Schools in the Netherlands are becoming increasingly ‘black' or ‘white', and the number of schools with mixed populations is also increasing. Schools need to shape policies to deal with cultural and ethnic differences.
6 March 2007
It is important that all schools prepare a policy for this issue, regardless of whether they are white, black or mixed. For mixed schools, in particular, it is important that they work towards creating the ‘we feeling', or a school culture that unites.
The Education Council has identified three equally valid routes to creating a ‘we feeling'. The first is convergence: the focus is on the future, and all pupils are treated without making a distinction based on their background. A second route is that the school profiles itself as a melting pot of cultures: first the pupils' backgrounds, then their futures. There is also a third route, in which people's religions or ideologies bind them together. Schools with a clear vision of this topic are the most successful in creating the ‘we feeling'. The route chosen to achieve this success is less important.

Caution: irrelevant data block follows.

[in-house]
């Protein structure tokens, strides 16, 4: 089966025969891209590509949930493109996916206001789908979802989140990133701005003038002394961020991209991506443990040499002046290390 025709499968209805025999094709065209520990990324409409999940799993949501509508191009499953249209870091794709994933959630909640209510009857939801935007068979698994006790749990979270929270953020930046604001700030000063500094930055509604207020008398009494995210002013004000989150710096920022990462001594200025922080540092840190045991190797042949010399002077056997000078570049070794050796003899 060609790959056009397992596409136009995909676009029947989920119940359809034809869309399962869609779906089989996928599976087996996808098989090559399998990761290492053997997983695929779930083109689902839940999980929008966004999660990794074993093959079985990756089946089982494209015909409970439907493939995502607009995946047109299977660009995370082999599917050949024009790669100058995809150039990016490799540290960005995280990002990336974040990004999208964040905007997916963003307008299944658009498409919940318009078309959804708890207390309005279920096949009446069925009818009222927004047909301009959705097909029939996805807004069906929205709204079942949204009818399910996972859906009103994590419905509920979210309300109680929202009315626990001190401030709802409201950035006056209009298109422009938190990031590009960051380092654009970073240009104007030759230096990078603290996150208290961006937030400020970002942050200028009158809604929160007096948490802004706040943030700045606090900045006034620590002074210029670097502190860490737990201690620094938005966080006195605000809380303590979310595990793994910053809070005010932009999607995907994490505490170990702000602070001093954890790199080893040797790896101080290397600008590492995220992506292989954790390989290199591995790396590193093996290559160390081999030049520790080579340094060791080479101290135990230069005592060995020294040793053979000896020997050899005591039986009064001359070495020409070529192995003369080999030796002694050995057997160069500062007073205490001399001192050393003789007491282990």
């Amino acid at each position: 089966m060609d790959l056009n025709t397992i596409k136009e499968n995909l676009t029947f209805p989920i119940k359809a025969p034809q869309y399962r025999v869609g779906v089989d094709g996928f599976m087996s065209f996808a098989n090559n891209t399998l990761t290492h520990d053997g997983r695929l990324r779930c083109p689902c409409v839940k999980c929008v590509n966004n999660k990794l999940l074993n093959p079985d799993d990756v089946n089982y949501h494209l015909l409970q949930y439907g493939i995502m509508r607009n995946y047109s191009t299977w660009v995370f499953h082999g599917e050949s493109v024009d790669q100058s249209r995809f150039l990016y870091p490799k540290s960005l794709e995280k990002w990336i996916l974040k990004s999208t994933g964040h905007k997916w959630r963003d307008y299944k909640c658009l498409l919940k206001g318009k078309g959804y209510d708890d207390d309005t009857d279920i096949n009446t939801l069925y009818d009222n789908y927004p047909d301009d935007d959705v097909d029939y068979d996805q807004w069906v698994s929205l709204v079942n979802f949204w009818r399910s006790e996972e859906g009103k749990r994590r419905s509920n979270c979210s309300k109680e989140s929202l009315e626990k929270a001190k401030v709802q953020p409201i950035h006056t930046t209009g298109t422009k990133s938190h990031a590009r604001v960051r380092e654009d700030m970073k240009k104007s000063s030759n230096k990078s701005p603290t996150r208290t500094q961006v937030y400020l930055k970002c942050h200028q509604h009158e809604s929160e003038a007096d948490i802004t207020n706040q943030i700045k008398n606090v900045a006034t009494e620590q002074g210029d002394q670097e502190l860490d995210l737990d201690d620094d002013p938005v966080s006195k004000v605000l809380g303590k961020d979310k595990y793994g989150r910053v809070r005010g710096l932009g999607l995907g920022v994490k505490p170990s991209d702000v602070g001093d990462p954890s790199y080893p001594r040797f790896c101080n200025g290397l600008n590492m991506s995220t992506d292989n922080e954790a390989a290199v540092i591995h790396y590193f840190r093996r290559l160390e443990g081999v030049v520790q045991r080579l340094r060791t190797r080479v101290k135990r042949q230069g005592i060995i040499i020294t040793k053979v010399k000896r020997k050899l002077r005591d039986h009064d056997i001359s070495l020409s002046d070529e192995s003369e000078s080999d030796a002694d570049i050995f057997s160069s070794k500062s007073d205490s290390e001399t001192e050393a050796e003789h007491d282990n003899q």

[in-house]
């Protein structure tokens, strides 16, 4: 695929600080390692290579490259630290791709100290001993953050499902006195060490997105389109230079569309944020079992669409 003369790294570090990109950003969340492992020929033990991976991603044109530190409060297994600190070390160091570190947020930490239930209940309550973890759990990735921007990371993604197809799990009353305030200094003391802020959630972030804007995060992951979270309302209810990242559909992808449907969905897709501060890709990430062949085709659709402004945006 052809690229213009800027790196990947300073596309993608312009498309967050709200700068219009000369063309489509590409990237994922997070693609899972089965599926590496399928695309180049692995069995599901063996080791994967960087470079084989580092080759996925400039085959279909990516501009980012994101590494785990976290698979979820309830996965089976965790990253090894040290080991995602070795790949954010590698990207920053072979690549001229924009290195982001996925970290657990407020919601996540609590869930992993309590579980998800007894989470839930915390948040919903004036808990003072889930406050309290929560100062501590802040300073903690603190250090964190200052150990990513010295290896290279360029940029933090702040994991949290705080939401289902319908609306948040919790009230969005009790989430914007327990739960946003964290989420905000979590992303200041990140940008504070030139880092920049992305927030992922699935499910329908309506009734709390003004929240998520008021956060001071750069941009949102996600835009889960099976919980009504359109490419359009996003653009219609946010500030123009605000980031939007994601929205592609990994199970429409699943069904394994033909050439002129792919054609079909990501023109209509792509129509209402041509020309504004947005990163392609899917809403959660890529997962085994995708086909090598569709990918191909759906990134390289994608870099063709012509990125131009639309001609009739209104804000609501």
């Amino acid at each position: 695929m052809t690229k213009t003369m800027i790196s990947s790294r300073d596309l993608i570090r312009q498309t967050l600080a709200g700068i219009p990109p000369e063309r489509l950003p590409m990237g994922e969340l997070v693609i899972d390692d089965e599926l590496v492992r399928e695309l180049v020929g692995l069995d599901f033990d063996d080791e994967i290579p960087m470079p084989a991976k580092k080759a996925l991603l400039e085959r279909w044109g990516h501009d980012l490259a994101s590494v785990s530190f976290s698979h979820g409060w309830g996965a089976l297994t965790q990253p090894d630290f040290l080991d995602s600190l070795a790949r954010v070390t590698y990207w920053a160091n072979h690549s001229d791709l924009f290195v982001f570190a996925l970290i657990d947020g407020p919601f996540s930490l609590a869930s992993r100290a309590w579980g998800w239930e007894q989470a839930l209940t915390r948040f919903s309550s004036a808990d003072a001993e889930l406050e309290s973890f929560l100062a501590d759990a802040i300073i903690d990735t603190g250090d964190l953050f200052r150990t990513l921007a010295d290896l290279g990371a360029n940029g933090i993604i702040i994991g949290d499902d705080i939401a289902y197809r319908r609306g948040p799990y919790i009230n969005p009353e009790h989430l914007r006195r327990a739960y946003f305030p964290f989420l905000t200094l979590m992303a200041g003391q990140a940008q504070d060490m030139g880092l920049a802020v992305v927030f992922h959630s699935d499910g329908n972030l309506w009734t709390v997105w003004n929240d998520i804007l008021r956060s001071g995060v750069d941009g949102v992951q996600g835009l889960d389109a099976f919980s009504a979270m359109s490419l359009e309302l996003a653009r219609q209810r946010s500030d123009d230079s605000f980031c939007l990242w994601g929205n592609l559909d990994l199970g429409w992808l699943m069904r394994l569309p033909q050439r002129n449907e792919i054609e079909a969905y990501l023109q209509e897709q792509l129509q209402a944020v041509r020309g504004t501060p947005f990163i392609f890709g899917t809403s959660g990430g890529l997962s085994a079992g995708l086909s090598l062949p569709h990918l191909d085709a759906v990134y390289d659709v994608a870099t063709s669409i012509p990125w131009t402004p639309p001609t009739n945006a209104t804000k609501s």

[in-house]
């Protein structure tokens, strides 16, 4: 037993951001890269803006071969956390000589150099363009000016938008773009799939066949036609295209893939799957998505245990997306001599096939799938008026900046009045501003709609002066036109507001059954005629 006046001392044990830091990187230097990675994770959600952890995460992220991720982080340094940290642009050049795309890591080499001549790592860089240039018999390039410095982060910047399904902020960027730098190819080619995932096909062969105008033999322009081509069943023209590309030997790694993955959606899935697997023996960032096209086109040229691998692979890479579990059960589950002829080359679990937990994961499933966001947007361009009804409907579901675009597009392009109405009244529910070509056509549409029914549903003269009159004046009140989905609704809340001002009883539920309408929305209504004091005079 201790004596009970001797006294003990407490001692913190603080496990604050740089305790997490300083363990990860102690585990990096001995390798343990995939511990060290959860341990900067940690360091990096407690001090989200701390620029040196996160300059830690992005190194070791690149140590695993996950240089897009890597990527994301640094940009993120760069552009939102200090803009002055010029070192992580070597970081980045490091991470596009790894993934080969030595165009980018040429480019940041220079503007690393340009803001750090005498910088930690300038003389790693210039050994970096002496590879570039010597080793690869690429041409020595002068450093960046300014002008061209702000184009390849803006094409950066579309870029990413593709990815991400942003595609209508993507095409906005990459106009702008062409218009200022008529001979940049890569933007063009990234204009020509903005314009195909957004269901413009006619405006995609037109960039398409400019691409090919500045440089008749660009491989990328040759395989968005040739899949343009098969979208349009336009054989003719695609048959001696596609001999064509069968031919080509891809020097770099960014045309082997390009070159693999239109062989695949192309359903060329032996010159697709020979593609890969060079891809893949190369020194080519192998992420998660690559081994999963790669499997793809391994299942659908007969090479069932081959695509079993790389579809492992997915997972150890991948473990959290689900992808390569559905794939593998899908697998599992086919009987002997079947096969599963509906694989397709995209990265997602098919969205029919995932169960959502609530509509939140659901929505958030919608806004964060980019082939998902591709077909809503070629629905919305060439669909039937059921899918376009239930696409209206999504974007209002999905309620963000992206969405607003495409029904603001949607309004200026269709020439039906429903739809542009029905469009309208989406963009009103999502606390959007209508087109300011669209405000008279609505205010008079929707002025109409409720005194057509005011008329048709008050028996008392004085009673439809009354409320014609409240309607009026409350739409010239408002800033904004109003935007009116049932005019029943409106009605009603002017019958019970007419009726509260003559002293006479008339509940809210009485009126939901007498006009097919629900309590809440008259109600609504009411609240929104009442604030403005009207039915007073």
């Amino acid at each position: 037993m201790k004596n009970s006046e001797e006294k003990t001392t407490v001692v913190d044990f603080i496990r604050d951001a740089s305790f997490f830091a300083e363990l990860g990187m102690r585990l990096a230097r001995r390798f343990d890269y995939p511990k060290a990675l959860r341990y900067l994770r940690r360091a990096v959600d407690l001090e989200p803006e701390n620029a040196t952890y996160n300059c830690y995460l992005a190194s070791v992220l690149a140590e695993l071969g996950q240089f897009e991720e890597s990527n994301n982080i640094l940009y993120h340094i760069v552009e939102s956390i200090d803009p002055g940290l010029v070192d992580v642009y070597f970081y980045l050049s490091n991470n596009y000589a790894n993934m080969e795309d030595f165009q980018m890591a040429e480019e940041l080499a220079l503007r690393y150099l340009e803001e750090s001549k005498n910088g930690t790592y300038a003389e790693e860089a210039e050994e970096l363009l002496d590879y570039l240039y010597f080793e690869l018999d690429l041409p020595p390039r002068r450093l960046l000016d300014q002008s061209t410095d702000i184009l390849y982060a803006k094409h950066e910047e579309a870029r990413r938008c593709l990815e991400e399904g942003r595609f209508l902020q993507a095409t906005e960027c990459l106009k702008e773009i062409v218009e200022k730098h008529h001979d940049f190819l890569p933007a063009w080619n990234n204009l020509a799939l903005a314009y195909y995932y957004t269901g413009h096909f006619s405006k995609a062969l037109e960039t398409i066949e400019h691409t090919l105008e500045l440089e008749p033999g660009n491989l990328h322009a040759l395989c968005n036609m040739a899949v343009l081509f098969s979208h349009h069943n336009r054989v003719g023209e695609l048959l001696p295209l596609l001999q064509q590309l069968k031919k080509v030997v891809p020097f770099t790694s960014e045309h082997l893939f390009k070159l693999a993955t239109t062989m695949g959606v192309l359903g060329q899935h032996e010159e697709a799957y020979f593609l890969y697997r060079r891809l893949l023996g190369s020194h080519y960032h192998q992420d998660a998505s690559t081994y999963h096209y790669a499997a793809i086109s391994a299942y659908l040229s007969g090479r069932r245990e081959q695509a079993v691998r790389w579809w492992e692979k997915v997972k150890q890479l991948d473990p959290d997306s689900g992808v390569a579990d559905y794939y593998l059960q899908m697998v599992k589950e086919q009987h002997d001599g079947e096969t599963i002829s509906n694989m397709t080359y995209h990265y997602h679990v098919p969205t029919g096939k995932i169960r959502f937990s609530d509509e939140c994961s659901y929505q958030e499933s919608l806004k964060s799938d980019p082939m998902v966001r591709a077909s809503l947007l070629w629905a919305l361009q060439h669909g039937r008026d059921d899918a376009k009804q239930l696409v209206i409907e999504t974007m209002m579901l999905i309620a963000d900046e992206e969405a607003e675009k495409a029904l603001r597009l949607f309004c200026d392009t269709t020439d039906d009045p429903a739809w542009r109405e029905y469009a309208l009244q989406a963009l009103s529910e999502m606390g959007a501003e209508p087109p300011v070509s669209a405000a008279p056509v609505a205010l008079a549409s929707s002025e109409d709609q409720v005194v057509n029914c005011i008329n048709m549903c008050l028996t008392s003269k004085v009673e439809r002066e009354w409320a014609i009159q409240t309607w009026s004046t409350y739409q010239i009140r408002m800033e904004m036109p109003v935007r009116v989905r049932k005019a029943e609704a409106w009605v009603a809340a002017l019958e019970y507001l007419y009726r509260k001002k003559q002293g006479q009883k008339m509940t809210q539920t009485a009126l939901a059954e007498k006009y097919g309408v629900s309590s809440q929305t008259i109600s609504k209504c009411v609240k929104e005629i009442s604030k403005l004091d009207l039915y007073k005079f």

To work towards a school culture that unites, schools can invest in external relationships and engage these in sports tournaments or collaborative projects, for example. The government should also conduct studies into school cultures and into implementation of the Active Citizenship Act [Wet op actief burgerschap]. Schools that actively focus on ideology or religion should be allowed to develop as ‘profile schools' and receive extra funding - just like schools that focus on sporting or artistic excellence. The same applies for schools that choose to adopt a cosmopolitan school profile. Finally, there should be an increased focus on migrants in relevant sections of the educational canon, so that school pupils get to learn more about their backgrounds.